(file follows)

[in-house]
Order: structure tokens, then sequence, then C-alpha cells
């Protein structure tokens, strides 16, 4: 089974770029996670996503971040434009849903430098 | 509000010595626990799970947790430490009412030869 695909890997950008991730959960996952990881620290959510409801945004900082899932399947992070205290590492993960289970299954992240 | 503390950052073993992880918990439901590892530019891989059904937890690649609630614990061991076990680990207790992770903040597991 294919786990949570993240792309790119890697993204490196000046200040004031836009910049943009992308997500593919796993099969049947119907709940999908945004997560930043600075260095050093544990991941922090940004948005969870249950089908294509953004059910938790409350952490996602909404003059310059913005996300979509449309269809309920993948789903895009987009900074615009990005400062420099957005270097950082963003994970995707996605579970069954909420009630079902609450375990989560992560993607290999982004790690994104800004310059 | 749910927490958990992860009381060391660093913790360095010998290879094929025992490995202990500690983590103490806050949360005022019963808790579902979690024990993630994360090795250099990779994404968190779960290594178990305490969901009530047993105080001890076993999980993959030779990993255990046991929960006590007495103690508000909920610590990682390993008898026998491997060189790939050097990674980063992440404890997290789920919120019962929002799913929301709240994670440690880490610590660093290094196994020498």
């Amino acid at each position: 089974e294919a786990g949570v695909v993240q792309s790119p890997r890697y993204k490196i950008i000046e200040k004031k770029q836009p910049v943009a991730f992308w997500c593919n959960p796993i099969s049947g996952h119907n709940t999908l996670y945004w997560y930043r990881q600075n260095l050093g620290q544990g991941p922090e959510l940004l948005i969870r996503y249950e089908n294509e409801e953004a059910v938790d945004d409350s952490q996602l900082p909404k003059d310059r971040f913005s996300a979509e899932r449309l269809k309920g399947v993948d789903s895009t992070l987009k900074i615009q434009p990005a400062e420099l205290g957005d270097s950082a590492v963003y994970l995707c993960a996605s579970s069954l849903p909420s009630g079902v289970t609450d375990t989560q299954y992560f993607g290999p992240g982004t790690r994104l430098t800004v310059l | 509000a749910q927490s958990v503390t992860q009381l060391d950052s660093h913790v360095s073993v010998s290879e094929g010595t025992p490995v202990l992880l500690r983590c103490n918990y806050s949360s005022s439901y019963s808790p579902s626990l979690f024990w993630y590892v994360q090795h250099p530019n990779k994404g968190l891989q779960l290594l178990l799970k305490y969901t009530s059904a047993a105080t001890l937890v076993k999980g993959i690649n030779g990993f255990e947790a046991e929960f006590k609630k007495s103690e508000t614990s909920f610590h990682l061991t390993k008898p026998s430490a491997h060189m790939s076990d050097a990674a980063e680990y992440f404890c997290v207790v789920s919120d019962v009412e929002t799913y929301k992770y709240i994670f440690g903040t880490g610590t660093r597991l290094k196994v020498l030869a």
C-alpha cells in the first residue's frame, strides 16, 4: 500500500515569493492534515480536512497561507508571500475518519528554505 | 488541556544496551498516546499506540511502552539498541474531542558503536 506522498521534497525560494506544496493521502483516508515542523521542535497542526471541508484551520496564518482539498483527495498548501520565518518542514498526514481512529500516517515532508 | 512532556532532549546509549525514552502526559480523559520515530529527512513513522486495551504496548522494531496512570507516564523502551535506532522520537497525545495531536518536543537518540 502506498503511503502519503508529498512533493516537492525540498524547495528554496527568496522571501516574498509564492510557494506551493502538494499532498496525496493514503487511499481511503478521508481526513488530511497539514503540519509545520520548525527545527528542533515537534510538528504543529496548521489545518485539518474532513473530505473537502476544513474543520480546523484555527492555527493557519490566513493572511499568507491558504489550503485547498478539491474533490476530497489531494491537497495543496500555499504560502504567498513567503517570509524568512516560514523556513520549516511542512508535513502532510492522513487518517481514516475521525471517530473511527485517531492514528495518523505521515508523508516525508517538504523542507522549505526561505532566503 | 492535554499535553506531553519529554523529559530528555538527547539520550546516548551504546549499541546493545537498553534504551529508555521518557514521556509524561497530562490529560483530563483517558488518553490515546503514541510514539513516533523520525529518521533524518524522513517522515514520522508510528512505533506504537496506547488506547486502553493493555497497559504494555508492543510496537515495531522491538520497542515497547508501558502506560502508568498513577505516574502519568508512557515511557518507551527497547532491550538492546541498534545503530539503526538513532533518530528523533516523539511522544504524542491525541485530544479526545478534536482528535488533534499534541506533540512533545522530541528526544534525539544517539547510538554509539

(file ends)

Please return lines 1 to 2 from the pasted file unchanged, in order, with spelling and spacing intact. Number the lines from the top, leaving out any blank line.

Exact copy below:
[in-house]
Order: structure tokens, then sequence, then C-alpha cells